This fact was discovered by C. Jayaratnam Eliezer in 1943. It is so counterintuitive that several proofs were required before physicists believed it.

None of these strange phenomena have ever been seen experimentally. Faced with this problem, physicists have naturally looked for ways out. First, why not simply cross out the \dddot{x}^\mu term in the Abraham–Lorentz–Dirac force? Unfortunately the resulting simplified equation

m \ddot{x}^\mu = e F_{\mathrm{ext}}^{\mu \nu} \, \dot{x}_\nu - \frac{2}{3}e^2 \ddot{x}^\alpha \ddot{x}_\alpha \, \dot{x}^\mu

has only trivial solutions. The reason is that with the particle’s path parametrized by proper time, the vector \dot{x}^\mu has constant length, so the vector \ddot{x}^\mu is orthogonal to \dot{x}^\mu . So is the vector F_{\mathrm{ext}}^{\mu \nu} \dot{x}_\nu, because F_{\mathrm{ext}} is an antisymmetric tensor. So, the last term must be zero, which implies \ddot{x} = 0, which in turn implies that all three terms must vanish.

Another possibility is that some assumption made in deriving the Abraham–Lorentz–Dirac force law is incorrect. Of course the theory is physically incorrect, in that it ignores quantum mechanics and other things, but that is not the issue. The issue here is one of mathematical physics, of trying to formulate a well-behaved classical theory that describes charged point particles interacting with the electromagnetic field. If we can prove this is impossible, we will have learned something. But perhaps there is a loophole. The original arguments for the Abraham–Lorentz–Dirac force law are by no means mathematically rigorous. They involve a delicate limiting procedure, and approximations that were believed, but not proved, to become perfectly accurate in the r \to 0 limit. Could these arguments conceal a mistake?

Calculations involving a spherical shell of charge has been improved by a series of authors, and nicely summarized by Fritz Rohrlich. In all these calculations, nonlinear powers of the acceleration and its time derivatives are neglected, and one hopes this is acceptable in the r \to 0 limit.

Dirac, struggling with renormalization in quantum field theory, took a different tack. Instead of considering a sphere of charge, he treated the electron as a point from the very start. However, he studied the flow of energy-momentum across the surface of a tube of radius r centered on the electron’s path. By computing this flow in the limit r \to 0, and using conservation of energy-momentum, he attempted to derive the force on the electron. He did not obtain a unique result, but the simplest choice gives the Abraham–Lorentz–Dirac equation. More complicated choices typically involve nonlinear powers of the acceleration and its time derivatives.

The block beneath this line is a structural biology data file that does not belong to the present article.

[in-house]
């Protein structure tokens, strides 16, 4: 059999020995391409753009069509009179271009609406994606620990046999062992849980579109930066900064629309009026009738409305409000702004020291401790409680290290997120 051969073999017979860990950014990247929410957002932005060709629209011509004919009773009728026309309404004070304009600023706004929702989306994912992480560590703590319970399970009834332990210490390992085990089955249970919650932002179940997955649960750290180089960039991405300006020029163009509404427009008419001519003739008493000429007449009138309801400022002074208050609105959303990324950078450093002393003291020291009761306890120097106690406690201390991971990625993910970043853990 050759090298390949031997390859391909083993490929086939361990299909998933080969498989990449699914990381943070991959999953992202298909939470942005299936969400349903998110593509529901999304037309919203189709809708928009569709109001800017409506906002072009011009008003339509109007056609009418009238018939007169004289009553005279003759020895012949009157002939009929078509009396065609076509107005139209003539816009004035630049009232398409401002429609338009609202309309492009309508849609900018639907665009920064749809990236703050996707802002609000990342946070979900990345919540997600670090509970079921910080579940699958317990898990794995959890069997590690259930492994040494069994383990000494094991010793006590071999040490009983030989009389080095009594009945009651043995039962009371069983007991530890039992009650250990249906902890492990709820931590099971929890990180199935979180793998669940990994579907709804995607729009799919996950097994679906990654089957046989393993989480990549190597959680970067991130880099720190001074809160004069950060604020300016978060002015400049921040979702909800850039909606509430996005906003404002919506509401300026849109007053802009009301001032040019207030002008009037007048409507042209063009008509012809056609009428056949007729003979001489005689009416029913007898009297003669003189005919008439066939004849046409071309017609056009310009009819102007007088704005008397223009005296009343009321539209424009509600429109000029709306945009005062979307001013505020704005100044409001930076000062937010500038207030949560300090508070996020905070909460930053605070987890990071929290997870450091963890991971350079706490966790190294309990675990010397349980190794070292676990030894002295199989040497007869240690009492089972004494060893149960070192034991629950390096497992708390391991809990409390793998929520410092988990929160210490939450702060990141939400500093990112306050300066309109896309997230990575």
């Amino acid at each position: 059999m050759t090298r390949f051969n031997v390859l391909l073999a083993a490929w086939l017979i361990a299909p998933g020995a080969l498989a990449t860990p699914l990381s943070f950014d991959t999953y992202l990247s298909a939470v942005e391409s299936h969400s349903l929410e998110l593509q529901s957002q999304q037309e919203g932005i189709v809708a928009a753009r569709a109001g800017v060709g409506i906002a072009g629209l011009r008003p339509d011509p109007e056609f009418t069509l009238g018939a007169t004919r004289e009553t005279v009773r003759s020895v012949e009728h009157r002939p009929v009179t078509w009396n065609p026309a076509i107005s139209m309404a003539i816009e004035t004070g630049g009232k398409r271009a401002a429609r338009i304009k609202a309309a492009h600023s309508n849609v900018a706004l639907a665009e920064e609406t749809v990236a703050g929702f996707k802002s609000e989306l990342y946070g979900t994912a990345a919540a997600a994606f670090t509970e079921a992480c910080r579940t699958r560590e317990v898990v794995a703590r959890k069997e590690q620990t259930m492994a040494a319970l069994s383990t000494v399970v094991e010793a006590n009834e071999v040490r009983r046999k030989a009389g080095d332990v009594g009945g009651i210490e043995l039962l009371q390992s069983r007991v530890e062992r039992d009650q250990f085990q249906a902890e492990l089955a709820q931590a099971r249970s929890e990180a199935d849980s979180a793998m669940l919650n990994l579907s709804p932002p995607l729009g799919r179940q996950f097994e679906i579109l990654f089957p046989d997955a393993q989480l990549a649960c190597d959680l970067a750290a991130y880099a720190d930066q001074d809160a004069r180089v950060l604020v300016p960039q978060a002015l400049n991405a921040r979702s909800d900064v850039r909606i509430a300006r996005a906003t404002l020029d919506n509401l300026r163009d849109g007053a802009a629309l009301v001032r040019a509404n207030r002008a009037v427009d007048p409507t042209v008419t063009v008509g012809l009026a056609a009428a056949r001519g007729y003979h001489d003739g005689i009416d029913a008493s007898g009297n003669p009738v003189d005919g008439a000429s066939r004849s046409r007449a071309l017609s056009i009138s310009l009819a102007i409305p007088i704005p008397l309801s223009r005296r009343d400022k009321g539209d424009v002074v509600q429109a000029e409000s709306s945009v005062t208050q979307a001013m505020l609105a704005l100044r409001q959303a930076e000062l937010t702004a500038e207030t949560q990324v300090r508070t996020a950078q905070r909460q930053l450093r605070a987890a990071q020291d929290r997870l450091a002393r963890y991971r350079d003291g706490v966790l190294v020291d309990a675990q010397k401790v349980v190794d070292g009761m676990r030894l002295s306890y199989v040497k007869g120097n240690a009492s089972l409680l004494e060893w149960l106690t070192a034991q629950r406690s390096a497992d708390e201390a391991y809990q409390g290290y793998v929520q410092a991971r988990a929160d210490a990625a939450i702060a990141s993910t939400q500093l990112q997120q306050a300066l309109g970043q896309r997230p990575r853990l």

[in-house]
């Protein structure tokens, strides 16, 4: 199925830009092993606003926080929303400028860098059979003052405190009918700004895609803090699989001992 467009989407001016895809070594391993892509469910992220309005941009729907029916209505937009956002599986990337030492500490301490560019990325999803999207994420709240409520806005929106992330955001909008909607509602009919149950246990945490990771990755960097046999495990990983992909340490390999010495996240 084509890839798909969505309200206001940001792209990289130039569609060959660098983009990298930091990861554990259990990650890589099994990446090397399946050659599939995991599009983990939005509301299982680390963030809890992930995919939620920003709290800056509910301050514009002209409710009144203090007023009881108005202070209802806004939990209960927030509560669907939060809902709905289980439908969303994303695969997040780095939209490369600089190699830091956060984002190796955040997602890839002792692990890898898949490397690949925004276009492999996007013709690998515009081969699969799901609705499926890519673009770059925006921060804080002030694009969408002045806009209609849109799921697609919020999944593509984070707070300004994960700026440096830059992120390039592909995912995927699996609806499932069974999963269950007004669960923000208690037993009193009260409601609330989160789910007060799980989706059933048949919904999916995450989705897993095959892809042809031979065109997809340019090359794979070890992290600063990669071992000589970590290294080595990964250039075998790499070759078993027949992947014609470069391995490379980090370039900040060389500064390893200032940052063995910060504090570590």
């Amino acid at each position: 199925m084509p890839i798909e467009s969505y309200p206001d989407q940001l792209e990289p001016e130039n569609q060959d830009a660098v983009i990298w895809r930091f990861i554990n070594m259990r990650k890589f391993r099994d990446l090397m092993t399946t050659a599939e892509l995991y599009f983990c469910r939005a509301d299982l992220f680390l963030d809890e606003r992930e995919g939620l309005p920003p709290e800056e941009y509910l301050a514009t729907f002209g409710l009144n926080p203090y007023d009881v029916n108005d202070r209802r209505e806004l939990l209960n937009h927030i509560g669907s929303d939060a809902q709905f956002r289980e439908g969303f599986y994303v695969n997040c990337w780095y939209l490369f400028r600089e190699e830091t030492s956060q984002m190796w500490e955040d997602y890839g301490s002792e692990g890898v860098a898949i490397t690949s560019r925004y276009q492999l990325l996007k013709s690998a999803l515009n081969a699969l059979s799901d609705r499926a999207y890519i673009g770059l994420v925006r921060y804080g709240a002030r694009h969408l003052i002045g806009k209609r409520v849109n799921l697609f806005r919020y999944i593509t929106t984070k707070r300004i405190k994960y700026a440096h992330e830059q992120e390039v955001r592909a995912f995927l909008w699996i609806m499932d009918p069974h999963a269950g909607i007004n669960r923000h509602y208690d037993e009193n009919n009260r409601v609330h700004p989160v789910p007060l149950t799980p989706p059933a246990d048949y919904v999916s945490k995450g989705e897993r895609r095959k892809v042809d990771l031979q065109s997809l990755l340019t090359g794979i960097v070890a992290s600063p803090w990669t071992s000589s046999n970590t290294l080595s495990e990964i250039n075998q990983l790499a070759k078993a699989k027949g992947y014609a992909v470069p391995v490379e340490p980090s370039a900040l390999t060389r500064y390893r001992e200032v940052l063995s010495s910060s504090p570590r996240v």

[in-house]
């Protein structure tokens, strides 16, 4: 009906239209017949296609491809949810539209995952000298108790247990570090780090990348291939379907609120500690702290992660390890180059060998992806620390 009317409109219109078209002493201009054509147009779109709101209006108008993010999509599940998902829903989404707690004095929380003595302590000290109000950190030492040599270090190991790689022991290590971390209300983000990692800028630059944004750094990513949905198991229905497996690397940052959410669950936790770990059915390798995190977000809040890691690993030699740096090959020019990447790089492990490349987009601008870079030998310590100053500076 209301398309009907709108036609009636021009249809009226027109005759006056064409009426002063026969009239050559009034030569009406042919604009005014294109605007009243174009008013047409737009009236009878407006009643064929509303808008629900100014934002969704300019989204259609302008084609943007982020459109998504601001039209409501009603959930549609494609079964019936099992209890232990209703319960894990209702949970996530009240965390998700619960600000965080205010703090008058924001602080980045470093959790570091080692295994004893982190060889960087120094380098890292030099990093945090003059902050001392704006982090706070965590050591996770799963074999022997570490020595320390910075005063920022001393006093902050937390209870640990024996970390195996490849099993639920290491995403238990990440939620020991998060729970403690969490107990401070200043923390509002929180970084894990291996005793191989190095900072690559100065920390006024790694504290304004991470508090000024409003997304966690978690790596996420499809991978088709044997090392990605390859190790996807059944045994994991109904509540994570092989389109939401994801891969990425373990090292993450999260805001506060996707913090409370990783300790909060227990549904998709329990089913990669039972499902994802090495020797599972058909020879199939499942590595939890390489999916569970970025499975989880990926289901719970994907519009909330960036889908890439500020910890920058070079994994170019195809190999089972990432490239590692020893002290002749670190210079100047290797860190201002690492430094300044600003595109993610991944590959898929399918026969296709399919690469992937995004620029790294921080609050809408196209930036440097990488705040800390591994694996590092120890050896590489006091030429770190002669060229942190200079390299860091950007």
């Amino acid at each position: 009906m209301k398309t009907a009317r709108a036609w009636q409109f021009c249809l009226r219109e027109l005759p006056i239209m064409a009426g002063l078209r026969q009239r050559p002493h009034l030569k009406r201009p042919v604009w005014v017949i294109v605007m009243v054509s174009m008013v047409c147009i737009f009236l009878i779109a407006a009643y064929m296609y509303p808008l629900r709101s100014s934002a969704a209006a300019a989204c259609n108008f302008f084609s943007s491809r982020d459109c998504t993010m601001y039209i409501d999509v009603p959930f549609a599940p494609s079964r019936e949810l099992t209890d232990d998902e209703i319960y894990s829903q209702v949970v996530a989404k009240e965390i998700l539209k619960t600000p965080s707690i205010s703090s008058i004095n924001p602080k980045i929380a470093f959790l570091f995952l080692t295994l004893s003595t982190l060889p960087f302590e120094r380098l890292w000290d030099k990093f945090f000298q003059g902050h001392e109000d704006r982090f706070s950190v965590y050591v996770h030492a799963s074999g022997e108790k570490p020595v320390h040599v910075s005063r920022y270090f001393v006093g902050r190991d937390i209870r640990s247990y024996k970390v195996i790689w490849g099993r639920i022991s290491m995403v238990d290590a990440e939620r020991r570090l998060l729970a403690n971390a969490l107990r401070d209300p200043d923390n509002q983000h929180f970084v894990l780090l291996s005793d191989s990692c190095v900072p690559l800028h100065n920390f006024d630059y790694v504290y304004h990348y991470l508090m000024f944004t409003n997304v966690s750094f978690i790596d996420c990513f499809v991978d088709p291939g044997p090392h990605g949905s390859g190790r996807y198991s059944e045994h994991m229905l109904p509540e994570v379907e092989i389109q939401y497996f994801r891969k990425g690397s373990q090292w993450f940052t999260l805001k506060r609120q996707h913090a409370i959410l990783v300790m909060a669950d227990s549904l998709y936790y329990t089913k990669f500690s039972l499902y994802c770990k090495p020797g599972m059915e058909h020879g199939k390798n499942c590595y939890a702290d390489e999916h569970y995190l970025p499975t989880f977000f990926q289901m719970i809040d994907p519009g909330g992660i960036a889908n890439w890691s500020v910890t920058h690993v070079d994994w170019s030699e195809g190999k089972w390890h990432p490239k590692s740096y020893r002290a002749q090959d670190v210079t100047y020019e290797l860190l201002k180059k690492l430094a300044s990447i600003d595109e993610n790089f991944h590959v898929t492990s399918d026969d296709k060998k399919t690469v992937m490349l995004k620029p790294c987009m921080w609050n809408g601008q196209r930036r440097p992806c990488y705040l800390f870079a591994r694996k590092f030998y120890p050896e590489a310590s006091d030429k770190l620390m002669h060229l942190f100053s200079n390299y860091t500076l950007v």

Since this work, many authors have tried to simplify Dirac’s rather complicated calculations and clarify his assumptions. This book is a good guide:

• Stephen Parrott, Relativistic Electrodynamics and Differential Geometry, Springer, Berlin, 1987.

But more recently, Jerzy Kijowski and some coauthors have made impressive progress in a series of papers that solve many of the problems we have described.

Kijowski’s key idea is to impose conditions on precisely how the electromagnetic field is allowed to behave near the path traced out by a charged point particle. He breaks the field into a ‘regular’ part and a ‘singular’ part:

F = F_\textrm{reg} + F_\textrm{sing}

Here F_\textrm{reg} is smooth everywhere, while F_\textrm{sing} is singular near the particle’s path, but only in a carefully prescribed way. Roughly, at each moment, in the particle’s instantaneous rest frame, the singular part of its electric field consists of the familiar part proportional to 1/r^2, together with a part proportional to 1/r^3 which depends on the particle’s acceleration. No other singularities are allowed!

On the one hand, this eliminates the ambiguities mentioned earlier: in the end, there are no ‘nonlinear powers of the acceleration and its time derivatives’ in Kijowski’s force law. On the other hand, this avoids breaking time reversal symmetry, as the earlier splitting F = F_\textrm{ext} + F_\textrm{ret} did.

Next, Kijowski defines the energy-momentum of a point particle to be m \dot{x}, where m is its physical mass. He defines the energy-momentum of the electromagnetic field to be just that due to F_\textrm{reg}, not F_\textrm{sing}. This amounts to eliminating the infinite ‘electromagnetic mass’ of the charged particle. He then shows that Maxwell’s equations and conservation of total energy-momentum imply an equation of motion for the particle!

This equation is very simple:

m \ddot{x}^\mu = e F_{\textrm{reg}}^{\mu \nu} \, \dot{x}_\nu

It is just the Lorentz force law! Since the troubling Schott term is gone, this is a second-order differential equation. So we can hope that to predict the future behavior of the electromagnetic field, together with the particle’s position and velocity, given all these quantities at t = 0.

And indeed this is true! In 1998, together with Gittel and Zeidler, Kijowski proved that initial data of this sort, obeying the careful restrictions on allowed singularities of the electromagnetic field, determine a unique solution of Maxwell’s equations and the Lorentz force law, at least for a short amount of time. Even better, all this remains true for any number of particles.